The LIR description of the dynamics of belief is in terms of a movement of alternating actualization and potentialization between processes at two-levels – a belief and a belief that that belief is true, and application of its principles can be shown to end the lurking infinite regress. The reason is that LIR accepts the reality of both knowledge and intuition as being two forms of thought related dialectically in the same way as knowledge and knowledge-of-knowledge. When one is actualized, the other is potentialized, but never completely; there is always a part of real knowledge in intuition and vice versa. In addition, however, the two-levels of knowledge and knowledge-of-knowledge exhaust essentially completely the available configuration space. Little or no information is added by postulating additional iterations – knowledge-of-knowledge-of knowledge, and one observes that such iterations stop, or stop themselves, in real life. Thus a belief, in my view, does not imply a requirement for an infinite regress of beliefs that the preceding beliefs are true.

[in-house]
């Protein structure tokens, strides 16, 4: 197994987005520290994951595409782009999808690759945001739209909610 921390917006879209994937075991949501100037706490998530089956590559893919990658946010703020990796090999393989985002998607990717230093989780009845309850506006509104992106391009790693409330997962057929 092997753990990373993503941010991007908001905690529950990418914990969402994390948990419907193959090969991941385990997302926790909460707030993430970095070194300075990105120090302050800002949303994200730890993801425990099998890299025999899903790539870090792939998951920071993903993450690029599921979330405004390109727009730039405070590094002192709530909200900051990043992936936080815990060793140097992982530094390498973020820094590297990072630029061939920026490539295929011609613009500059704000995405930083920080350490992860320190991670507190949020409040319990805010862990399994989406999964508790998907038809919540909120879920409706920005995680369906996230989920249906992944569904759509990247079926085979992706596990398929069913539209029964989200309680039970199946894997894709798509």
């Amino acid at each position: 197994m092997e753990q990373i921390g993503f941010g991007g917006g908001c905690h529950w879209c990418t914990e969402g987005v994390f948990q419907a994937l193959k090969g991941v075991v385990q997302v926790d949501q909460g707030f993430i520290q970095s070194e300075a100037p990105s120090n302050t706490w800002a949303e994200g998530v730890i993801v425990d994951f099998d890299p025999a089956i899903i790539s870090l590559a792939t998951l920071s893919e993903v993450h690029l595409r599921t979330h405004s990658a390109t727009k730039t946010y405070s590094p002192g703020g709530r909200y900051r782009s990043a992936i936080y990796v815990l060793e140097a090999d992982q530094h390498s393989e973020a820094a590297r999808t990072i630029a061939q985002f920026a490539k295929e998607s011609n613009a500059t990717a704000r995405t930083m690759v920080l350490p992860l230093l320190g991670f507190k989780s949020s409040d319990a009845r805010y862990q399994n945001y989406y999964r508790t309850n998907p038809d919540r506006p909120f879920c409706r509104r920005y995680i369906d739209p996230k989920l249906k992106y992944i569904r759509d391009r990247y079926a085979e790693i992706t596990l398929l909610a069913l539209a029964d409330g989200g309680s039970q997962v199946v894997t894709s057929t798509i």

Regarding the origin of intentionality, I believe the only honest answer is similar to that of the weak anthropic principle of reality: consciousness (Emmeche 2003) is an emergent higher order pattern that has both causal powers and a qualitative phenomenal aspect. In LIR, this dual aspect concept receives a natural explanation. A physical model is provided of the locus of intentionality in the dynamic interpretation of experience, experience of experience and their on-going, continuous and contradictorial oppositions. No independent entities of the kind postulated in the various forms of representationalism are required, due to the interactive relation between internal and external aspects of phenomena. It is the alternating actualizations and potentializations derived from the initial inputs that are our ideas, images, beliefs, etc. Logic in reality does not attempt to give a complete understanding of the origin of individual consciousness. It appears to be an irreducible aspect of the universe as we know it.